- The project objectives were to use a newly developed Hidden Markov Model used to predict sea otter activity to determine the:
- 1) Frequency and severity of human disturbance to sea otters in California;
- 2) Factors that influence sea otter response and vulnerability to disturbance (i.e. pup presence, kelp canopy, group size, and time of day);
- 3) Daily energetic cost due to human disturbance using specific disturbance scenarios.
- Heather found that the degree of activity change due to human disturbance is specific to location and stimulus distance. The closer to a sea otter, the potential for disturbance increased exponentially. She also determined that kelp canopy and group size increase the likelihood of sea otters resting, thus increasing their vulnerability to increased activity due to a disturbance (i.e. resting otters are at higher risk to increase activity). Daily energetic costs were estimated (using previously recorded metabolic rates) and also supported that the energetic cost increases when stimuli are closer.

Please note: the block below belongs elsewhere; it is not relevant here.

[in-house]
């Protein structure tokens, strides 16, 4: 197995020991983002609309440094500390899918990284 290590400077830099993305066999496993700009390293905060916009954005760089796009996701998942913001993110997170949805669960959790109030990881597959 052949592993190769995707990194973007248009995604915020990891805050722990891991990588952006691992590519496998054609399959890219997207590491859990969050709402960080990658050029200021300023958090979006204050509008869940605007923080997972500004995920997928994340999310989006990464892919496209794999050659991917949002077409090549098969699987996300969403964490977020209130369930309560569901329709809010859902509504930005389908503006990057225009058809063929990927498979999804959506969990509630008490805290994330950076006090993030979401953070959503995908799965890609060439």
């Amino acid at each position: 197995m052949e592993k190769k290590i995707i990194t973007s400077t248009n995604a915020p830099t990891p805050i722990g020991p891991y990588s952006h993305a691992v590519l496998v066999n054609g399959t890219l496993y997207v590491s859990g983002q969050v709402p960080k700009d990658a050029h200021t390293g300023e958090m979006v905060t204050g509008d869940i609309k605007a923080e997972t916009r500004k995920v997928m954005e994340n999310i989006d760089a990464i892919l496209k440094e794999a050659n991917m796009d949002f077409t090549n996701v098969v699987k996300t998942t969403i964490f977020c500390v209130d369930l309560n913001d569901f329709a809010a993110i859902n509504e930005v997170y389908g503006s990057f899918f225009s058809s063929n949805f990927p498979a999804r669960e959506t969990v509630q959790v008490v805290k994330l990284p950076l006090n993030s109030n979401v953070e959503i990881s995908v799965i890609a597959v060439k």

- In conclusion, disturbance to sea otters has an energetic cost, and the model is a useful tool that can provide quantifiable viewing distances or disturbance thresholds to inform management and policy decisions.
Resolution of the Chlorophyllide a Problem in the Routine Measurement of Chlorophyll a
Congratulations to everyone!